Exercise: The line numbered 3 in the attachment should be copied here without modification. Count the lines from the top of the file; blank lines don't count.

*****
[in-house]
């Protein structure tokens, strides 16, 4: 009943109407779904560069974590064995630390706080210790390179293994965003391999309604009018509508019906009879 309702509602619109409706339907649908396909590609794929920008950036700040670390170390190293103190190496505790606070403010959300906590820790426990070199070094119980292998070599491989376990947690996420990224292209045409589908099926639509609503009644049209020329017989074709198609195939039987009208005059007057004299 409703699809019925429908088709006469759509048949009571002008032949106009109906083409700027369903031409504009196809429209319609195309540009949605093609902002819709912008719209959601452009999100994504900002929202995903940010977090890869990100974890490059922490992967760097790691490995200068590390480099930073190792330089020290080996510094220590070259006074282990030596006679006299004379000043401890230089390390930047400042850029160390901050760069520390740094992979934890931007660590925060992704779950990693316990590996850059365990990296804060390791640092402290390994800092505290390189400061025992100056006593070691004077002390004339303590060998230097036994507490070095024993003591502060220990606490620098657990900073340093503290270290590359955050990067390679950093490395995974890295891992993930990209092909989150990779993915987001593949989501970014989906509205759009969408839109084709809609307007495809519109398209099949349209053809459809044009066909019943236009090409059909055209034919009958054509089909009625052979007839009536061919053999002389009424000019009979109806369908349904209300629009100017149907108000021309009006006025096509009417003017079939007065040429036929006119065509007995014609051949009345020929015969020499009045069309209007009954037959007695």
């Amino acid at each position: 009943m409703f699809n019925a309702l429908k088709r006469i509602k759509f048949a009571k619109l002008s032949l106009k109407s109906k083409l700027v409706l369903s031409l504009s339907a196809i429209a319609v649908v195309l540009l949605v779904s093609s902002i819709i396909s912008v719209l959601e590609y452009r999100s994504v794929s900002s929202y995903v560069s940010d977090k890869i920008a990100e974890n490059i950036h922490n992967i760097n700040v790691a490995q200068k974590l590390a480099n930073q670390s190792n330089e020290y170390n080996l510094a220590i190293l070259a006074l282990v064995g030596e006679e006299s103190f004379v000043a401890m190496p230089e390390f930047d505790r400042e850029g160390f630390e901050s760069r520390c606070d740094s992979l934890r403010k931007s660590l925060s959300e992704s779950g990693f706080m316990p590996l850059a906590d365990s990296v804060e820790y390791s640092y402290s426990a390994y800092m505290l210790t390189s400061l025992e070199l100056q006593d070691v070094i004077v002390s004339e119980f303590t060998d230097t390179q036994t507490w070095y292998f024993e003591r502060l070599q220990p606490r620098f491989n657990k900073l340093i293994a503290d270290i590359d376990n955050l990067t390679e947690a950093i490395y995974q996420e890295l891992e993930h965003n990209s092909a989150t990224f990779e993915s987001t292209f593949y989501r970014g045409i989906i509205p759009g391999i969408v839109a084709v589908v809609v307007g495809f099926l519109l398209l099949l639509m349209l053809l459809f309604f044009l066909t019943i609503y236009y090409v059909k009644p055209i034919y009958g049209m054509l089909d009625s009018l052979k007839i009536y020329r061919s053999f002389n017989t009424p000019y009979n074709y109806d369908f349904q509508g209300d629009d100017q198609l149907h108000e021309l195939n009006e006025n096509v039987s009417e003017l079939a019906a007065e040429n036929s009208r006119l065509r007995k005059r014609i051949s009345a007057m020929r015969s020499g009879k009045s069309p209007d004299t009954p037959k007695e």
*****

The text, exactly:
């Amino acid at each position: 009943m409703f699809n019925a309702l429908k088709r006469i509602k759509f048949a009571k619109l002008s032949l106009k109407s109906k083409l700027v409706l369903s031409l504009s339907a196809i429209a319609v649908v195309l540009l949605v779904s093609s902002i819709i396909s912008v719209l959601e590609y452009r999100s994504v794929s900002s929202y995903v560069s940010d977090k890869i920008a990100e974890n490059i950036h922490n992967i760097n700040v790691a490995q200068k974590l590390a480099n930073q670390s190792n330089e020290y170390n080996l510094a220590i190293l070259a006074l282990v064995g030596e006679e006299s103190f004379v000043a401890m190496p230089e390390f930047d505790r400042e850029g160390f630390e901050s760069r520390c606070d740094s992979l934890r403010k931007s660590l925060s959300e992704s779950g990693f706080m316990p590996l850059a906590d365990s990296v804060e820790y390791s640092y402290s426990a390994y800092m505290l210790t390189s400061l025992e070199l100056q006593d070691v070094i004077v002390s004339e119980f303590t060998d230097t390179q036994t507490w070095y292998f024993e003591r502060l070599q220990p606490r620098f491989n657990k900073l340093i293994a503290d270290i590359d376990n955050l990067t390679e947690a950093i490395y995974q996420e890295l891992e993930h965003n990209s092909a989150t990224f990779e993915s987001t292209f593949y989501r970014g045409i989906i509205p759009g391999i969408v839109a084709v589908v809609v307007g495809f099926l519109l398209l099949l639509m349209l053809l459809f309604f044009l066909t019943i609503y236009y090409v059909k009644p055209i034919y009958g049209m054509l089909d009625s009018l052979k007839i009536y020329r061919s053999f002389n017989t009424p000019y009979n074709y109806d369908f349904q509508g209300d629009d100017q198609l149907h108000e021309l195939n009006e006025n096509v039987s009417e003017l079939a019906a007065e040429n036929s009208r006119l065509r007995k005059r014609i051949s009345a007057m020929r015969s020499g009879k009045s069309p209007d004299t009954p037959k007695e």